Harrington still out to improve

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Padraig Harrington says he doesn’t want to play like he did in 2008 despite landing two majors during a glory year.

Two major titles in four weeks might be the stuff of dreams, but there was no way workaholic Padraig Harrington was ever going to rest on his laurels.
“To be blatantly honest I don’t want to play like I played last year,” said the Open and US PGA champion to widespread amazement on Wednesday on the eve of The 3 Irish Open at County Louth.
“I want to play better – that’s my nature. I don’t think I would get out of bed in the morning unless I was trying to improve.
“Sometimes short term it’s not the best thing, but I think the hardest thing is trying to stay still and if you do you’re on a slippery slope to retirement.”
Harrington has dropped from third to eighth in the world since capturing the third major of his career last August and has not had a top 10 finish since January.
But he is unshaken in his belief that he is doing the right thing by making changes to his swing.
“I’ve been strengthening my weaknesses, but weakening my strengths and obviously that’s not a great idea when you’re looking for performance in the short term,” he said.
“But it’s not a bad idea for the long term.”
The next major is next month’s US Open and Harrington added: “I do need to have it all sorted out in the next three weeks and I fully expect to have that done.”
His build-up to Bethpage Black will again not include next week’s BMW PGA Championship at Wentworth, the flagship event of the European Tour.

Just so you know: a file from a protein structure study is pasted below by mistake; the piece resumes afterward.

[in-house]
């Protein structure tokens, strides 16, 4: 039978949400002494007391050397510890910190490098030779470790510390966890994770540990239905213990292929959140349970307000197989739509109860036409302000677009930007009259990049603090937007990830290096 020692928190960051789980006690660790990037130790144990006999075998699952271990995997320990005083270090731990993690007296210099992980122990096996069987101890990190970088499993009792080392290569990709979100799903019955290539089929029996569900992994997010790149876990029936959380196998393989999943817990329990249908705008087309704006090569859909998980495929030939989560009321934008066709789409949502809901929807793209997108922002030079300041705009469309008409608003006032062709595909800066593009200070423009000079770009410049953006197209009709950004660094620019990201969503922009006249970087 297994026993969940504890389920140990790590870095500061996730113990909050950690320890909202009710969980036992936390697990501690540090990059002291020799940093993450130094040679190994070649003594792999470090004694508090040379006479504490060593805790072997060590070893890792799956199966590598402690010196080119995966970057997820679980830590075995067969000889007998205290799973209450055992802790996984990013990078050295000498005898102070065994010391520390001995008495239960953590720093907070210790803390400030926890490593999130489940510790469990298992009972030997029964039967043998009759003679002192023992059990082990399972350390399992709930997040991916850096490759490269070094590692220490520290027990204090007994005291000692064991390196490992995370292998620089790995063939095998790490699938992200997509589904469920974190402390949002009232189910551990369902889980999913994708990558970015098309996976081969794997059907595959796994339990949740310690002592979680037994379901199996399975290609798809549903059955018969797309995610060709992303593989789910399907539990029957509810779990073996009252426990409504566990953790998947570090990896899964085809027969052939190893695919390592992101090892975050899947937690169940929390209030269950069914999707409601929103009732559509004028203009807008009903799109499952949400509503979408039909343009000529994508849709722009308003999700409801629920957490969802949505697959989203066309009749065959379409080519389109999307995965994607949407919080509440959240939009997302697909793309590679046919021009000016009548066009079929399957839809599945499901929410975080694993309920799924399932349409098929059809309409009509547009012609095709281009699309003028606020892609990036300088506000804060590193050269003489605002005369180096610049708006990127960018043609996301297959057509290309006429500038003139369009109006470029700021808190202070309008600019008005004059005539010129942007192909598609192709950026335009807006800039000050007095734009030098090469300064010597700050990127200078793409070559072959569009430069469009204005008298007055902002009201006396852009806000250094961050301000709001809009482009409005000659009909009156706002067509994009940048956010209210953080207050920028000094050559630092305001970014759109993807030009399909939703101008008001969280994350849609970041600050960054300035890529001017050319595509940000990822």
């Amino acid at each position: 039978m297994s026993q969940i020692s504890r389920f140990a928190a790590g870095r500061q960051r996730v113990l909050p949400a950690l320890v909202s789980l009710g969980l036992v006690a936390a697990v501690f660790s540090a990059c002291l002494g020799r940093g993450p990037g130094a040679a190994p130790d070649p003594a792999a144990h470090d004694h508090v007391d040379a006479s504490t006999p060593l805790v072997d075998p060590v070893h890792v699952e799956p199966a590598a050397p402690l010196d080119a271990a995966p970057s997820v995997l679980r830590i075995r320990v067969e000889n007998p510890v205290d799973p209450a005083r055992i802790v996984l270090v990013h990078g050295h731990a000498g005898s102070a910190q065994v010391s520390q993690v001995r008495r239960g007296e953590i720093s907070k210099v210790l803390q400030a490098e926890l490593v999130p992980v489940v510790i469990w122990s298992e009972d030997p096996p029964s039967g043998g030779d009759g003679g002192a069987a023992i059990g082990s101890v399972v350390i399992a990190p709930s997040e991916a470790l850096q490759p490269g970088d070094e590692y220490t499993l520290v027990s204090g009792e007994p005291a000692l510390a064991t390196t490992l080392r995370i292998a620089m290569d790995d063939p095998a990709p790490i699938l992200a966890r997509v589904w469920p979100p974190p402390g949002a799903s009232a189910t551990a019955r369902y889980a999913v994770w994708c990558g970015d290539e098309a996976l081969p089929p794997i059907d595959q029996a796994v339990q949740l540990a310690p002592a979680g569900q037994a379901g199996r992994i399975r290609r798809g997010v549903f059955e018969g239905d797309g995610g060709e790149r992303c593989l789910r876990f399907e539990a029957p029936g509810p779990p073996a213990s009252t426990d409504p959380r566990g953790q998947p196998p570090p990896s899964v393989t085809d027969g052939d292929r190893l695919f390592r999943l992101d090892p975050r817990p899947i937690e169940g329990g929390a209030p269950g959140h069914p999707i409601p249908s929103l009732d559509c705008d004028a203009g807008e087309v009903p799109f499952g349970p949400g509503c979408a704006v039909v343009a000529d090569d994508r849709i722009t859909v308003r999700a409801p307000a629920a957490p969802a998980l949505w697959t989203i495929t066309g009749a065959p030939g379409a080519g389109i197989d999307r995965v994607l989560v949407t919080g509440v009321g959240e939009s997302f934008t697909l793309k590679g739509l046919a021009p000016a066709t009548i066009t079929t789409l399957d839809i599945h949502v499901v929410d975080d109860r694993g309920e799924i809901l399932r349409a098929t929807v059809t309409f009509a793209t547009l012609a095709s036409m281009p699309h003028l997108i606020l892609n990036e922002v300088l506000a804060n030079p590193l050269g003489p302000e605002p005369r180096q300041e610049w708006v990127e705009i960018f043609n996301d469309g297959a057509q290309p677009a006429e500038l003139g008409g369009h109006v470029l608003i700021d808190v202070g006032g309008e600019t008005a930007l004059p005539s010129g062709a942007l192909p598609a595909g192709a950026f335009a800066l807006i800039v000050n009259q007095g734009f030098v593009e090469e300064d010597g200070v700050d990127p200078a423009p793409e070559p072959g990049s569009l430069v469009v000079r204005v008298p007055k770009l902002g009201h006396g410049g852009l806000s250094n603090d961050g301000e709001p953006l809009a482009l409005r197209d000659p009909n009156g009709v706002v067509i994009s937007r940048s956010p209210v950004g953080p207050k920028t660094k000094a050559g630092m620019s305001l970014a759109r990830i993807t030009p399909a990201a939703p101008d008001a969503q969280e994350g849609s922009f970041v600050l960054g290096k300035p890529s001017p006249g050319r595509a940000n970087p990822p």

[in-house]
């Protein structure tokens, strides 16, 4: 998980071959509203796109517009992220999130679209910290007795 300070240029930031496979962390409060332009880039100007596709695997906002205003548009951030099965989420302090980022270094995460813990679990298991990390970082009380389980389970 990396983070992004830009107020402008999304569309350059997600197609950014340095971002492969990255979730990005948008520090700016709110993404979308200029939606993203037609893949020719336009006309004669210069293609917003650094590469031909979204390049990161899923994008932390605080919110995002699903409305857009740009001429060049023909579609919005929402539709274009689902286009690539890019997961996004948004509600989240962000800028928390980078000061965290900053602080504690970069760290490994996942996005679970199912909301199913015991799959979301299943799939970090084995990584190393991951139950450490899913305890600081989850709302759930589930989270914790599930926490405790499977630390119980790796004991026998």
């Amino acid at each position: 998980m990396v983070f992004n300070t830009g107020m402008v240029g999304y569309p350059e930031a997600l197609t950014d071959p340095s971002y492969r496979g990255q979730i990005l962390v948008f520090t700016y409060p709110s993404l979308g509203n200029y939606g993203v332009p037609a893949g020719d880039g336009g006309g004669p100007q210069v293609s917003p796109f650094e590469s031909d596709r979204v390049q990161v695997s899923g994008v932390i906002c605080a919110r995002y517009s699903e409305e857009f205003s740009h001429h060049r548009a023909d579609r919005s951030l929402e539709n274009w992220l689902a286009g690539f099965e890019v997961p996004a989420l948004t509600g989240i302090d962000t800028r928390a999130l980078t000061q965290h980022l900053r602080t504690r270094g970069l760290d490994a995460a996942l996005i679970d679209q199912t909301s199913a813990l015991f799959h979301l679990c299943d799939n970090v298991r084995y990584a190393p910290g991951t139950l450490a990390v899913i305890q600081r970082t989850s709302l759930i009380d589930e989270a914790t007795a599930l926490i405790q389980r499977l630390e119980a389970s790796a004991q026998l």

On that the Dubliner, who is making a 16-minute daily commute by helicopter from his home to Baltray this week, admitted he felt pressure to change his mind.
“Not from the Tour, just from being a member of the European Tour,” he stated. “The Tour is very good to me and I want to give back as much as I can.
“I know the Tour would like me to play, I know my fellow pros would like me to play and I would like to play to a certain extent.
“If they make the changes (the greens are being dug up after next week) I’ll change my schedule to make sure it fits.”
Even though his national Open comes straight after the Players Championship in Florida, where he disappointed again by finishing down in 49th place, this week was always going to fit.
Harrington calls it “my fifth major of the year” and considers his victory at Adare Manor two years ago one of the top achievements of his glittering career. No home player had triumphed since John O’Leary in 1982.
Ideally, though, he would like to see it later in the season.
“It’s borderline too early and I’d love it to get back to what it was maybe in the 80s or 90s, to have a standing that all of the players love coming and wanting to play,” he said.
After fears that no new title sponsor would be found in time mobile phone company 3 stepped forward and increased prize money by almost £500,000 to nearly £2.7million.
“It’s a good move and it’s a big move, so I do believe it’s going in the right direction,” Harrington added.
“Tickets are free tomorrow and incentives like that are very important. Whatever it takes to get full crowds into an event is the most important thing.”
Harrington is the top attraction, of course, but he is far from the only one.
Northern Ireland’s Rory McIlroy has quickly established himself as the most exciting young player in the game, while John Daly’s second place in Italy on Sunday has thrust the 43-year-old American back into the limelight.
Other stars chasing a first prize of nearly £440,000 include Lee Westwood, Darren Clarke, Colin Montgomerie, Jose Maria Olazabal and Graeme McDowell. Westwood has taken on Billy Foster as his caddie after parting company with Alastair McLean.

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